A sales forecast is the future expected number of products/services sold by a company within a certain period of time. Knowing today how much will be sold tomorrow is what every company wants. But sales planning is a complicated task.
Right off the bat – no one can predict a pandemic like the one we are experiencing these days, nor can they predict its impact. The good news is that if you record your sales figures today, you are at least prepared for future events. We checked in with our muli channel distribution experts and summarized for you the 10 Dos for successful sales planning.
- Sales planning is important and goal-oriented for every company and should therefore be implemented. If you align your further corporate planning with it, you are doing everything right!
- Define the most important markets in consultation with sales and operations planning, so that sales planning can be carried out in a targeted manner.
- Statistical forecasts support your sales planning. Use them as an information base and decision-making aid. The use of qualitative and quantitative forecasting methods should complement each other. Information technology supports your forecasts. In particular, sales of items that are less important for your strategy should be automated.
- The data that are and could be relevant for a statistical sales forecast should be recorded and be analyzable without much effort.
- When implementing sales planning and in many other cases, keep processes and procedures as simple as possible.
- Maintain the accuracy of your forecasts. With the start of your sales planning you are in a continuous improvement process. Weaknesses in your forecasts will be revealed through a target-performance comparison.
- Only experts with domain knowledge should adjust sales forecasts, otherwise important correlations are easily overlooked.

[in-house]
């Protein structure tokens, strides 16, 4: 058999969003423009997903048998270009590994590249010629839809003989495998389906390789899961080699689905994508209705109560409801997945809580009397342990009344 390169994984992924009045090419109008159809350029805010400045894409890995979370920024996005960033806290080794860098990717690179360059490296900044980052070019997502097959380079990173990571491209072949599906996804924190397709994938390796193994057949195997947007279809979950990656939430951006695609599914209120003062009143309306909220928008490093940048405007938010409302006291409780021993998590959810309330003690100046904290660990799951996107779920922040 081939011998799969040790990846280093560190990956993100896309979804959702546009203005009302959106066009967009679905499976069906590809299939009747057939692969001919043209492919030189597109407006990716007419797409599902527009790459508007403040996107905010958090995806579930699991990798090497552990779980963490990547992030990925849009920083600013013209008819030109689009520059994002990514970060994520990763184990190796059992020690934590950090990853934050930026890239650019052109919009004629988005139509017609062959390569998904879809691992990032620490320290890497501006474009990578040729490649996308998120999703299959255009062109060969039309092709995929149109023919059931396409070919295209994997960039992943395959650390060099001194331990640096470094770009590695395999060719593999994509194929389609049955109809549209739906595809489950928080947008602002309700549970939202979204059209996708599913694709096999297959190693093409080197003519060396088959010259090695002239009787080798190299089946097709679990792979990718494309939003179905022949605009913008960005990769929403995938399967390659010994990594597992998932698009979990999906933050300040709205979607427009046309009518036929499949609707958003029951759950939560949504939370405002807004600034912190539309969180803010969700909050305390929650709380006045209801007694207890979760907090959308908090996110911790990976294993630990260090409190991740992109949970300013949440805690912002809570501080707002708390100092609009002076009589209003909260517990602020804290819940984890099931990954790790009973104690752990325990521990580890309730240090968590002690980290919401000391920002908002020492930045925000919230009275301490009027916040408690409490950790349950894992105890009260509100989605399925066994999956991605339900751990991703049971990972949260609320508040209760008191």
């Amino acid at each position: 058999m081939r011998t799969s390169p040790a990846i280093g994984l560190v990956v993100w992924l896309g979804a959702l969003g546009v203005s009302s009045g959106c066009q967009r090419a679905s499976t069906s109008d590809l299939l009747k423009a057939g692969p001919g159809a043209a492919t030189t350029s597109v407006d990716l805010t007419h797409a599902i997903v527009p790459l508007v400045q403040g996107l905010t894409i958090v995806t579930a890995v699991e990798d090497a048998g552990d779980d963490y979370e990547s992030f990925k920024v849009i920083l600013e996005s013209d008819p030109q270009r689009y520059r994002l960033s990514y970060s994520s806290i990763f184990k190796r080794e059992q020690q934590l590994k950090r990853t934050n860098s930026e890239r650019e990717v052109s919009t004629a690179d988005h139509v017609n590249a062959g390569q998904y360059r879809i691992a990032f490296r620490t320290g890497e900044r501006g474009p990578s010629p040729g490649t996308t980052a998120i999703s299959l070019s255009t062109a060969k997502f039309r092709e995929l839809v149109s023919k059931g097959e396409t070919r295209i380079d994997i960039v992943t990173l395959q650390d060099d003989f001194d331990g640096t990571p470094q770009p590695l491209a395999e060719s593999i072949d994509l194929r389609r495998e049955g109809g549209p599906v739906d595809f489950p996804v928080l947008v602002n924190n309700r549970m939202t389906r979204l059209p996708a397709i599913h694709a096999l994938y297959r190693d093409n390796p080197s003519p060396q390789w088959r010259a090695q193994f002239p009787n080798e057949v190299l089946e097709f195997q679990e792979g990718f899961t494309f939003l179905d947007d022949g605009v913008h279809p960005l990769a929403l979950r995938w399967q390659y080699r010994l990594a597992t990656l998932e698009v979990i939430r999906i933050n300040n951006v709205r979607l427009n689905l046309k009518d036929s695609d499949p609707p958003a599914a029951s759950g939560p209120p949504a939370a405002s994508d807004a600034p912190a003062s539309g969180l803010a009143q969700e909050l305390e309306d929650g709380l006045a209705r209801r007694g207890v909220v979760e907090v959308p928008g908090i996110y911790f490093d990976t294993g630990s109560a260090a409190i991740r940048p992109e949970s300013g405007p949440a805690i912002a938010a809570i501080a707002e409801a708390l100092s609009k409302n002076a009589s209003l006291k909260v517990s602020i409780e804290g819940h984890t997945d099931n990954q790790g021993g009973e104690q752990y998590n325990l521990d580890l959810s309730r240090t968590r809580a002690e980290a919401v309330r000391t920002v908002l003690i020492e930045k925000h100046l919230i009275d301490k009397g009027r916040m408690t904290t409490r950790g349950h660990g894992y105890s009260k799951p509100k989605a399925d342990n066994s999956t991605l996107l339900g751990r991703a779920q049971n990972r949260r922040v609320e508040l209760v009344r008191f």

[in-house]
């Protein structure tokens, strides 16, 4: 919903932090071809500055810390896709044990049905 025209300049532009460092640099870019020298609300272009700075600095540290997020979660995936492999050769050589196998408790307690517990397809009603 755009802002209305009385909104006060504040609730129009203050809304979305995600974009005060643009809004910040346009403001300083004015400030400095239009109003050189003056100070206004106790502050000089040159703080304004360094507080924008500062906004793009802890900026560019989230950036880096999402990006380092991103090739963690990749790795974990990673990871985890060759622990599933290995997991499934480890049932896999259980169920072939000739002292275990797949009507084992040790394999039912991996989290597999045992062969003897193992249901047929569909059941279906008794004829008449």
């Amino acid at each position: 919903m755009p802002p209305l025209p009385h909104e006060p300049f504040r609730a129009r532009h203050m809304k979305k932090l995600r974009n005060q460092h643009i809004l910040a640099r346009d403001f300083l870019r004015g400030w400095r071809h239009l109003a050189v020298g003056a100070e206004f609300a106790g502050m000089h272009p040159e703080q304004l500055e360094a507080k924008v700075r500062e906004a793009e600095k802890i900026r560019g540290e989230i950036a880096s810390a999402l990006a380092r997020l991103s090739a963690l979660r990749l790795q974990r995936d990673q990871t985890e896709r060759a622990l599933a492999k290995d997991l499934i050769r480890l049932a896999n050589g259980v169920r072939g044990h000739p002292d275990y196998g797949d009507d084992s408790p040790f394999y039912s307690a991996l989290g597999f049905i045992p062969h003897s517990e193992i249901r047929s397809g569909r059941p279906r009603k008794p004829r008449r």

- Sales planning should be systematic and pass through all relevant departments of the company. A large number of measures have an influence on sales. Therefore, the expert knowledge of the respective departments must be incorporated. The information in the sales plan should be tailored to the needs of the departments, so the respective experts can contribute more quickly.
- Financial planning should be based on sales planning and not the other way around. Without a solid sales plan, planned sales represent fictitious figures and are like looking into a crystal ball.
- Marketing measures should be linked to a suitable evaluation. This is the only way to quantify the impact of individual measures. There are numerous tracking tools and automatic analyses on social media for this purpose. Great side effect: You can record the success of the individual campaigns numerically.
Now it’s time to crunch the numbers! Involve your in-house experts, record your sales figures and track the impact of Corona/COVID-19, so you can be ready for upcoming events of a similar magnitude.
The topic of sales forecasting in multi-channel distribution is the focus of Daniel Büttner, a fellow in the Graduate School of Logistics. He is doing his doctorate on the topic in cooperation with his practical partner Vorwerk International & Co. KmG. His research results and forecasts flow directly into business practice.